Pimax, the company aiming to deliver three flavors of its high field of view (FOV) headset via their Kickstarter, have recently blasted past the $2 million funding mark. With only a week left in the crowdfunding campaign and now more than $2.45 million to their name, the company has reached arguably a more important milestone: they’ve surpassed the original Oculus Rift Kickstarter, becoming the top funded VR headset campaign in existence.
Here’s the thing: it doesn’t mean as much as you think it would.
Pimax’s recent passing of Oculus’ Kickstarter, which tallied a total of $2,437,429 with 9522 backers at the time of its September 2012 conclusion, could mean many great things for the China-based company. Oculus of course went on to become one of the major players in the burgeoning industry, and as Pimax further normalizes its brand with Western markets after having already successfully delivered on its “4K” VR headset, it’s clear the company has intentions of becoming the next big player in VR too. Like every large project though, the devil is invariably always in the details. Further funding, aggressively committing to R&D, and attracting internal talent—all of these things can make or break a young startup as it attempts to offer something truly bigger than itself.
Even though Pimax technically surpassed Oculus’ Kickstarter, historical context matters. Firstly, a Kickstarter is a good litmus test to gauge the public’s general interest, but when it comes to shipping something as complex as a VR headset, it’s only just a starting point. In Oculus’ case, that successful litmus test gave them the momentum to raise a $16 million Series A in 2013 and a $75 million Series B later that year. Followed by their $2 billion Facebook buyout in 2014, this garnered the young company access to effectively unlimited funds. (It also doesn’t hurt having John Carmack as your CTO, who joined the company early on as an adviser.)
As with the Oculus Rift DK1, the money Pimax has raised through Kickstarter is likely only going to be enough for them to ship a preliminary product, and won’t provide the funds for the vast support mechanisms and level of R&D that Oculus had on its march towards DK2 and eventually the consumer Rift. The question remains whether Pimax can attract more future investors as it rides the momentum of its Kickstarter—providing their headsets deliver a rock-solid experience in the hands of backers to begin with.
To Pimax’s credit, it doesn’t have the burden of developing a tracking standard, which is provided by Valve’s freely licensed Lighthouse positional tracking, or the underlying support software thanks to Valve’s OpenVR API. This is offset somewhat by a level of expectation inherent to a consumer product, and not a developer kit like the DK1 Rift. It wasn’t until the consumer Rift came along that Oculus started shipping replacement parts and servicing units, as the dev kits were sold without a warranty or the option of purchasing something as simple as new lenses—an incredible cost saving measure that let them sell headsets without the sort of obligations that come part and parcel when selling consumer hardware.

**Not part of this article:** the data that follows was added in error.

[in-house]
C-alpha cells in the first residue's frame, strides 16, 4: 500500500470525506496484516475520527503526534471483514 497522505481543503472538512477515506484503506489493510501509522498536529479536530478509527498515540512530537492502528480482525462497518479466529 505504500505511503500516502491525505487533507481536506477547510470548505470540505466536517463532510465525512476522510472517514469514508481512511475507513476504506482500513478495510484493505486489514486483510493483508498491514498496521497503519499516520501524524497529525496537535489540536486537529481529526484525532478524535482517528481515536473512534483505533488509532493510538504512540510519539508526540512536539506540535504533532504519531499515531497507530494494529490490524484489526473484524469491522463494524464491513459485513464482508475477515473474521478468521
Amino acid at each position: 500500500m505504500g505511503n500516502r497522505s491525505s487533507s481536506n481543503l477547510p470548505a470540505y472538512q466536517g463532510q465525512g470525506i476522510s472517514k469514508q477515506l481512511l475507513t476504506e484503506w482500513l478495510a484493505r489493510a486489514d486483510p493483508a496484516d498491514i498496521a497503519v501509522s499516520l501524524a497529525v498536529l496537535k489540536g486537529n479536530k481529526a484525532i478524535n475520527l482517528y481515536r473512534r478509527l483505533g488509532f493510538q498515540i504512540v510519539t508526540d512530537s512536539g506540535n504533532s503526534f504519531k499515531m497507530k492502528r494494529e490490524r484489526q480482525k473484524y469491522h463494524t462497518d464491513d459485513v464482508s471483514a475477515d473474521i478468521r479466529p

As Pimax surpasses Oculus’ original Kickstarter, it only really signifies consumer interest in the ‘next generation’ of VR. Although Pimax calls their headsets “8K” and “5K”, they actually respectively feature dual 3,840 × 2,160 LCD panels and dual 2,560 × 1,440 LCD panels. The standard “8K” headset also actually upscales a 4K signal to 8K, hence the “8K” in quotation marks. An “8K” X is also on offer that removes the upscaler, and making it capable of accept 8K input, but the headset’s effective per-eye 4K resolution remains the same. Questionable marketing aside, these display resolutions are quite a bit higher than Oculus Rift or HTC Vive, which both offer dual 1080 × 1200 OLED displays.
The real fanfare though comes from the headsets’ reported 200 degree FOV, and ability to hook into Valve’s SteamVR tracking solution, making it both the first consumer-grade high FOV headset and the first publicly available headset outside of HTC Vive to use Valve’s room-scale positioning tech.
Norman Chan and Jeremy Williams from Tested got a chance to go hands-on with version 2 “8K” prototype, saying that the wide FOV was impressive, although there was some noticeable in-software stretching of the game they demoed, Fruit Ninja (2016), that made things less-than immersive. According to Tested, resolution in the headset is noticeably higher and the screen door effect was present, although minimal, with Williams exclaiming “if I’m watching a movie, this is the headset I want.”
As Pimax stands on the shoulders of giants with a valid product in hand, it remains to be seen if they can craft the obvious consumer interest into a business that will make them leaders in the field over time. Either way, we’ll be following their next steps closely to see if Pimax becomes the next big thing in VR, and we should know that soon enough.